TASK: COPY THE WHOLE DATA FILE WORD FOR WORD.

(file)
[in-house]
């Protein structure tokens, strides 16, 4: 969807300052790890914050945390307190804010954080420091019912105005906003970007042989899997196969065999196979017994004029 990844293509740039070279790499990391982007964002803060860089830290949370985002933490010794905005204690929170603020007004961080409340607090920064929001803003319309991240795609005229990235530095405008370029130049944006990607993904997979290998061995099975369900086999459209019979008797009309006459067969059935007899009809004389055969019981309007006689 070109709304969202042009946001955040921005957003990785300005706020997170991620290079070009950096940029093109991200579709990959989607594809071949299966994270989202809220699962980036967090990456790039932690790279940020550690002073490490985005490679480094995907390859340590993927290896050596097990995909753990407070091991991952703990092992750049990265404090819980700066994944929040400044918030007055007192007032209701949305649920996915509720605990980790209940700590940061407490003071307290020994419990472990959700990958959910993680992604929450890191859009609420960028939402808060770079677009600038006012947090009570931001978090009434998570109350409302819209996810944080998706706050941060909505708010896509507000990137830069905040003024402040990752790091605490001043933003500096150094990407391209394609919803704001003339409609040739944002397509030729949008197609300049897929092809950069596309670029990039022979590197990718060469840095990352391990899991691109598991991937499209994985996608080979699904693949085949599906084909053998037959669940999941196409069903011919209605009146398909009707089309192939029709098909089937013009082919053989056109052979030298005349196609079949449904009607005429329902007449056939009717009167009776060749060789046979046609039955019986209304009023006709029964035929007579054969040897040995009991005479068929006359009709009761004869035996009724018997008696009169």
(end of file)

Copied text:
[in-house]
């Protein structure tokens, strides 16, 4: 969807300052790890914050945390307190804010954080420091019912105005906003970007042989899997196969065999196979017994004029 990844293509740039070279790499990391982007964002803060860089830290949370985002933490010794905005204690929170603020007004961080409340607090920064929001803003319309991240795609005229990235530095405008370029130049944006990607993904997979290998061995099975369900086999459209019979008797009309006459067969059935007899009809004389055969019981309007006689 070109709304969202042009946001955040921005957003990785300005706020997170991620290079070009950096940029093109991200579709990959989607594809071949299966994270989202809220699962980036967090990456790039932690790279940020550690002073490490985005490679480094995907390859340590993927290896050596097990995909753990407070091991991952703990092992750049990265404090819980700066994944929040400044918030007055007192007032209701949305649920996915509720605990980790209940700590940061407490003071307290020994419990472990959700990958959910993680992604929450890191859009609420960028939402808060770079677009600038006012947090009570931001978090009434998570109350409302819209996810944080998706706050941060909505708010896509507000990137830069905040003024402040990752790091605490001043933003500096150094990407391209394609919803704001003339409609040739944002397509030729949008197609300049897929092809950069596309670029990039022979590197990718060469840095990352391990899991691109598991991937499209994985996608080979699904693949085949599906084909053998037959669940999941196409069903011919209605009146398909009707089309192939029709098909089937013009082919053989056109052979030298005349196609079949449904009607005429329902007449056939009717009167009776060749060789046979046609039955019986209304009023006709029964035929007579054969040897040995009991005479068929006359009709009761004869035996009724018997008696009169």